SACRAMENTO, Calif. – SACRAMENTO, Calif. (AP) — Gov. Arnold Schwarzenegger has rejected a recommendation to parole a member of Charles Manson's cult who was convicted of taking part in killings more than four decades ago.
The governor in a letter made public on Monday reversed a January decision by the state parole board, saying the murders were "especially heinous." ''I believe his release would pose an unreasonable risk of danger to society at this time," he wrote.
The board determined that Davis, 67, is ready to be released. While incarcerated, he earned a master's degree in religion and a doctorate in philosophy of religion, married and fathered a daughter.
Davis was convicted of helping kill musician Gary Hinman in his Topanga Canyon home and former stuntman Donald "Shorty" Shea, who lived in Manson's commune at the Spahn movie ranch in Chatsworth.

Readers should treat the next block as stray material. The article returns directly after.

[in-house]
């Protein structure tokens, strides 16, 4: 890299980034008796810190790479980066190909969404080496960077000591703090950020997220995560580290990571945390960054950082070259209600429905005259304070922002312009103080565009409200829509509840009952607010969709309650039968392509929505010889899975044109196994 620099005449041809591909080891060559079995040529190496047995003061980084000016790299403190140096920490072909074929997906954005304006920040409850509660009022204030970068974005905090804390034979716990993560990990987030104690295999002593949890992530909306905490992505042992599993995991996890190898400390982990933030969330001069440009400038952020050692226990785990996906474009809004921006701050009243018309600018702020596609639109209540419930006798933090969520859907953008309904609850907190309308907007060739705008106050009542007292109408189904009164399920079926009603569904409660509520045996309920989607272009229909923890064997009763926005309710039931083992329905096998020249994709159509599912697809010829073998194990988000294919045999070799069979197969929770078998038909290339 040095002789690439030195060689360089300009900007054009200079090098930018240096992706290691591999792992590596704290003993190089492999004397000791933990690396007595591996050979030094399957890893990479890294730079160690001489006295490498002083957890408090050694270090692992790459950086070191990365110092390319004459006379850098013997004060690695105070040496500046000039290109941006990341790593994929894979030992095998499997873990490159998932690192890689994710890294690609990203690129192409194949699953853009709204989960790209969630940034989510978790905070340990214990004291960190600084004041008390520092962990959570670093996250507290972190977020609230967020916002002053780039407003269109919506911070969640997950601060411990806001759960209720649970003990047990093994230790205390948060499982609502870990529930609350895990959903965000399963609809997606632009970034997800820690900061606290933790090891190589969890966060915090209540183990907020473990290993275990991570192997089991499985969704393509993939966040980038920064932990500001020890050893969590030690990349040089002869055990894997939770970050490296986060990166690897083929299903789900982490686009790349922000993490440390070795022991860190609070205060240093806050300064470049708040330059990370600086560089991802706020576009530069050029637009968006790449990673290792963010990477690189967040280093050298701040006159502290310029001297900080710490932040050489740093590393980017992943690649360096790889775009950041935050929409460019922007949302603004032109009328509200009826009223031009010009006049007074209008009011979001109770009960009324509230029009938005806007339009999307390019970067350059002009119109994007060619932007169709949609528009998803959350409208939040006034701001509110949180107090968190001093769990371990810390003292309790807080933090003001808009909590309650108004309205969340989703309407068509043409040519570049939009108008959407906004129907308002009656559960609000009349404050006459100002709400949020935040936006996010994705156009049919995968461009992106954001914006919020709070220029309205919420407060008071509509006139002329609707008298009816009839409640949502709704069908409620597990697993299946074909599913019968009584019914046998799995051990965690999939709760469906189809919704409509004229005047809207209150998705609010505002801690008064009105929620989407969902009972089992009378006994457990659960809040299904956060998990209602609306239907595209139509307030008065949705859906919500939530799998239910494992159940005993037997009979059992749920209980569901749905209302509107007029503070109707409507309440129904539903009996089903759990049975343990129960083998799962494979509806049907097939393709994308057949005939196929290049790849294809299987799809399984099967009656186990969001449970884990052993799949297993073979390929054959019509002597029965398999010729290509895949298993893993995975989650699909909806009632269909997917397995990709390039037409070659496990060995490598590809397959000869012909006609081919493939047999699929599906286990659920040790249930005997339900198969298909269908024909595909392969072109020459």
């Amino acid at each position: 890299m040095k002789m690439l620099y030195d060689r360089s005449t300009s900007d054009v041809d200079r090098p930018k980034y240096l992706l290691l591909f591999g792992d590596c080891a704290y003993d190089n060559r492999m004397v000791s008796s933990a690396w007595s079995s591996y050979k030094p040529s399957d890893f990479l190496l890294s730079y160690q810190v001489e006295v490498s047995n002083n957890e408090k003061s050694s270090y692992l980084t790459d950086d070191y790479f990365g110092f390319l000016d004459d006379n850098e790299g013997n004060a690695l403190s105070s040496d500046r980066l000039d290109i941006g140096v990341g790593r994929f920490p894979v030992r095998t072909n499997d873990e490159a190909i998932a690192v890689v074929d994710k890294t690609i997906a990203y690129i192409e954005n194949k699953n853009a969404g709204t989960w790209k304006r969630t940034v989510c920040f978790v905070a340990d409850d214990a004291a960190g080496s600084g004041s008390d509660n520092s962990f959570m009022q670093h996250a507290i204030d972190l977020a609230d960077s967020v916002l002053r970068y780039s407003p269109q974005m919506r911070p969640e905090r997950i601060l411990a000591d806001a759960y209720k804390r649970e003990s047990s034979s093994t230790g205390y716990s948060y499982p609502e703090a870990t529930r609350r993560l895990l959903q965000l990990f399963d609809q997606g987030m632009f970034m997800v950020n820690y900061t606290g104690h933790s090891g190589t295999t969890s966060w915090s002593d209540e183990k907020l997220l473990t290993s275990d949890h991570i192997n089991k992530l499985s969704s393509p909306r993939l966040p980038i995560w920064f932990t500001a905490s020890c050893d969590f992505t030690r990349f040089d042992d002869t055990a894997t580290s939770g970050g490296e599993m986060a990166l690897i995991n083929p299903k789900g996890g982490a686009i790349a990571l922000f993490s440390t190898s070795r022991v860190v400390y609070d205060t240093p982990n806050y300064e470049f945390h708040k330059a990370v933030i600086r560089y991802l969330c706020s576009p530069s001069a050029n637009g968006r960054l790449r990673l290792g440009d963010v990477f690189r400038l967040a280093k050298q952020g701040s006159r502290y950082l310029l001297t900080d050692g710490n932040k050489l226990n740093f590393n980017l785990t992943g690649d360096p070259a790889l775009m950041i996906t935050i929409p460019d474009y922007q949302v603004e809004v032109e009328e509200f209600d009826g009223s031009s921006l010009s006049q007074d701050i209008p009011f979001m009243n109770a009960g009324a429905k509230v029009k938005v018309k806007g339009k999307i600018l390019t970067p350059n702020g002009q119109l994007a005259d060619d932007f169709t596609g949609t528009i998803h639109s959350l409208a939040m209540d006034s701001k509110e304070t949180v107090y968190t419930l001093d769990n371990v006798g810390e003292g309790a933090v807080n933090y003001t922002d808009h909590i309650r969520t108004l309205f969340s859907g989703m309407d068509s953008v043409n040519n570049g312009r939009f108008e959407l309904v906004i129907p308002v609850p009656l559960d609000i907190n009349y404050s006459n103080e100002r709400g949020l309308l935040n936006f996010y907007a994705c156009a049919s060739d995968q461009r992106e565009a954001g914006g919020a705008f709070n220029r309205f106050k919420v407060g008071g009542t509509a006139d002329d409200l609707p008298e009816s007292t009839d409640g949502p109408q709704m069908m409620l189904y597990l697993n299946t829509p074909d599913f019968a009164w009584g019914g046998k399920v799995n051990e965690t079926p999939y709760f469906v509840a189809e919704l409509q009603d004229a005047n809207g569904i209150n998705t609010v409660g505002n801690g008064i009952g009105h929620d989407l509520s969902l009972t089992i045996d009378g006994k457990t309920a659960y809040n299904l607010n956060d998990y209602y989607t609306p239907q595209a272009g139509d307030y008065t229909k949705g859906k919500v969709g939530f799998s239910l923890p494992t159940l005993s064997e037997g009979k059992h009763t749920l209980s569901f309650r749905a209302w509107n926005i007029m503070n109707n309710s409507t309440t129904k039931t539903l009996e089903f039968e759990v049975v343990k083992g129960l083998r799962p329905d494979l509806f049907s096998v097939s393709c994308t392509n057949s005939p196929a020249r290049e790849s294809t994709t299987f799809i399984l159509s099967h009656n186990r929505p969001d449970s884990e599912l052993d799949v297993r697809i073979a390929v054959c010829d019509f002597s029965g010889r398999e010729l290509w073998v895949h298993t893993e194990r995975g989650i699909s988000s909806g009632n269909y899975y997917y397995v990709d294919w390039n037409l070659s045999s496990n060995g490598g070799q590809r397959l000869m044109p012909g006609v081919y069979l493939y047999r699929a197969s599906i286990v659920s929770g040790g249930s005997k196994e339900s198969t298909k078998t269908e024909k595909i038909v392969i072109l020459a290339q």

Schwarzenegger acknowledged that Davis had made "some credible gains" during his incarceration. But in turning down the parole recommendation, he cited the "especially heinous" nature of the slayings and Davis' repeated efforts to minimize his involvement.
The Republican governor also questioned whether Davis is still too willing to follow others' direction, noting his association with the American Nazi Party after he went to prison in 1972. He also found troubling Davis' statements that he would be subservient to his wife should he be released.
"Davis still exhibits conformist tendencies," Schwarzenegger said in a decision he signed on June 22. The decision was sent to Davis and the parole board on Friday.
Los Angeles County District Attorney Steve Cooley, the Republican nominee for attorney general, had urged Schwarzenegger to reject the parole board's recommendation.
Davis' attorney, Michael Beckman of Santa Monica, said he will file a lawsuit in Los Angeles County Superior Court to reverse the governor's decision. He said Schwarzenegger had no valid grounds to reverse recommendations by the parole board's chairman and a board-appointed psychiatrist.
"He doesn't pose a public danger," Beckman said of his client. "It's a political calculation rather than an individual consideration."